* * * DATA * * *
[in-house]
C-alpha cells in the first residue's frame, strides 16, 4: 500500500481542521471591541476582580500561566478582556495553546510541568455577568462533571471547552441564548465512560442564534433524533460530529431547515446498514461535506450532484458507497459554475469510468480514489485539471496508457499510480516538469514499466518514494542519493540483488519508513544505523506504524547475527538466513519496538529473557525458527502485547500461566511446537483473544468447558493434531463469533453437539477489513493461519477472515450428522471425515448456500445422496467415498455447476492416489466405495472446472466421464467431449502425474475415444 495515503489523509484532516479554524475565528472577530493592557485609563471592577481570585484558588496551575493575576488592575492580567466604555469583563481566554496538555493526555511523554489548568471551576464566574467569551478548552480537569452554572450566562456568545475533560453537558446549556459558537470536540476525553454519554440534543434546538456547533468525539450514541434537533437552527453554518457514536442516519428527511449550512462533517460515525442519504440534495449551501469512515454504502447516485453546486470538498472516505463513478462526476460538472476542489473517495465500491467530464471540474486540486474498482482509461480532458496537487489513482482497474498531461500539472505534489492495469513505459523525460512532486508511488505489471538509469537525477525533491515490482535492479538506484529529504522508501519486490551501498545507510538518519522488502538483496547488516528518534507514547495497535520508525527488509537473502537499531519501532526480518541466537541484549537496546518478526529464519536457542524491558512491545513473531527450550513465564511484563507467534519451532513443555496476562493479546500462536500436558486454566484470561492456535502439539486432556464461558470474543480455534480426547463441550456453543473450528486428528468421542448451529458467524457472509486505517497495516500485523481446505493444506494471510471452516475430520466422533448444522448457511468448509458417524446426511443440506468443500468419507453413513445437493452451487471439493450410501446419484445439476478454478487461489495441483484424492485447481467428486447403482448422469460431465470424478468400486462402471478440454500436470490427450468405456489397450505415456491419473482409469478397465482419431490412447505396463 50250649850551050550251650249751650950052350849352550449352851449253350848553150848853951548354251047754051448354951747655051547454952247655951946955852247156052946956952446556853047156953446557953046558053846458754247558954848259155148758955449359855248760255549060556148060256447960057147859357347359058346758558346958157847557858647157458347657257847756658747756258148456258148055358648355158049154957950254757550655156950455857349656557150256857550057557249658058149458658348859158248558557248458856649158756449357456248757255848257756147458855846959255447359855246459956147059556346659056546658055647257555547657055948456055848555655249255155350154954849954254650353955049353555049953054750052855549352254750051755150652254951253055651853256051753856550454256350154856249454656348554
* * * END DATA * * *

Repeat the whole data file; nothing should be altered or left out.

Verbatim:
[in-house]
C-alpha cells in the first residue's frame, strides 16, 4: 500500500481542521471591541476582580500561566478582556495553546510541568455577568462533571471547552441564548465512560442564534433524533460530529431547515446498514461535506450532484458507497459554475469510468480514489485539471496508457499510480516538469514499466518514494542519493540483488519508513544505523506504524547475527538466513519496538529473557525458527502485547500461566511446537483473544468447558493434531463469533453437539477489513493461519477472515450428522471425515448456500445422496467415498455447476492416489466405495472446472466421464467431449502425474475415444 495515503489523509484532516479554524475565528472577530493592557485609563471592577481570585484558588496551575493575576488592575492580567466604555469583563481566554496538555493526555511523554489548568471551576464566574467569551478548552480537569452554572450566562456568545475533560453537558446549556459558537470536540476525553454519554440534543434546538456547533468525539450514541434537533437552527453554518457514536442516519428527511449550512462533517460515525442519504440534495449551501469512515454504502447516485453546486470538498472516505463513478462526476460538472476542489473517495465500491467530464471540474486540486474498482482509461480532458496537487489513482482497474498531461500539472505534489492495469513505459523525460512532486508511488505489471538509469537525477525533491515490482535492479538506484529529504522508501519486490551501498545507510538518519522488502538483496547488516528518534507514547495497535520508525527488509537473502537499531519501532526480518541466537541484549537496546518478526529464519536457542524491558512491545513473531527450550513465564511484563507467534519451532513443555496476562493479546500462536500436558486454566484470561492456535502439539486432556464461558470474543480455534480426547463441550456453543473450528486428528468421542448451529458467524457472509486505517497495516500485523481446505493444506494471510471452516475430520466422533448444522448457511468448509458417524446426511443440506468443500468419507453413513445437493452451487471439493450410501446419484445439476478454478487461489495441483484424492485447481467428486447403482448422469460431465470424478468400486462402471478440454500436470490427450468405456489397450505415456491419473482409469478397465482419431490412447505396463 50250649850551050550251650249751650950052350849352550449352851449253350848553150848853951548354251047754051448354951747655051547454952247655951946955852247156052946956952446556853047156953446557953046558053846458754247558954848259155148758955449359855248760255549060556148060256447960057147859357347359058346758558346958157847557858647157458347657257847756658747756258148456258148055358648355158049154957950254757550655156950455857349656557150256857550057557249658058149458658348859158248558557248458856649158756449357456248757255848257756147458855846959255447359855246459956147059556346659056546658055647257555547657055948456055848555655249255155350154954849954254650353955049353555049953054750052855549352254750051755150652254951253055651853256051753856550454256350154856249454656348554